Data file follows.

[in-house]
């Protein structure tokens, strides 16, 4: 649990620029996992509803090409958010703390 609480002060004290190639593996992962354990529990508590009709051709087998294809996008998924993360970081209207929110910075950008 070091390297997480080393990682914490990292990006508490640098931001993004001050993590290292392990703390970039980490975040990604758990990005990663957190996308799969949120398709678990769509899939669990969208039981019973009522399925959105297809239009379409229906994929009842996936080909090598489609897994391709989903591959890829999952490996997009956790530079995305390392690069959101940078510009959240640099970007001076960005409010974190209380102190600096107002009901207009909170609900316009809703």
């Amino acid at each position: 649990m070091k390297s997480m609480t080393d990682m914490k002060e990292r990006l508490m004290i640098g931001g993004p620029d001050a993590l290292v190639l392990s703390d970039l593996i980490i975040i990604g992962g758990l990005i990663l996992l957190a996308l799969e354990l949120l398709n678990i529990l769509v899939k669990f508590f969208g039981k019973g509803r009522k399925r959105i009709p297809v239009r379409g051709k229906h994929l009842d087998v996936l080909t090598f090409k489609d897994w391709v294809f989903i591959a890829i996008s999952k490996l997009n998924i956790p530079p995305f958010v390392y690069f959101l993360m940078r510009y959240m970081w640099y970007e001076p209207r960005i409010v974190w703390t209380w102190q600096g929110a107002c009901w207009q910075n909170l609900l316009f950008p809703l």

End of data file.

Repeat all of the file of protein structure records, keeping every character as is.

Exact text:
[in-house]
């Protein structure tokens, strides 16, 4: 649990620029996992509803090409958010703390 609480002060004290190639593996992962354990529990508590009709051709087998294809996008998924993360970081209207929110910075950008 070091390297997480080393990682914490990292990006508490640098931001993004001050993590290292392990703390970039980490975040990604758990990005990663957190996308799969949120398709678990769509899939669990969208039981019973009522399925959105297809239009379409229906994929009842996936080909090598489609897994391709989903591959890829999952490996997009956790530079995305390392690069959101940078510009959240640099970007001076960005409010974190209380102190600096107002009901207009909170609900316009809703």
């Amino acid at each position: 649990m070091k390297s997480m609480t080393d990682m914490k002060e990292r990006l508490m004290i640098g931001g993004p620029d001050a993590l290292v190639l392990s703390d970039l593996i980490i975040i990604g992962g758990l990005i990663l996992l957190a996308l799969e354990l949120l398709n678990i529990l769509v899939k669990f508590f969208g039981k019973g509803r009522k399925r959105i009709p297809v239009r379409g051709k229906h994929l009842d087998v996936l080909t090598f090409k489609d897994w391709v294809f989903i591959a890829i996008s999952k490996l997009n998924i956790p530079p995305f958010v390392y690069f959101l993360m940078r510009y959240m970081w640099y970007e001076p209207r960005i409010v974190w703390t209380w102190q600096g929110a107002c009901w207009q910075n909170l609900l316009f950008p809703l």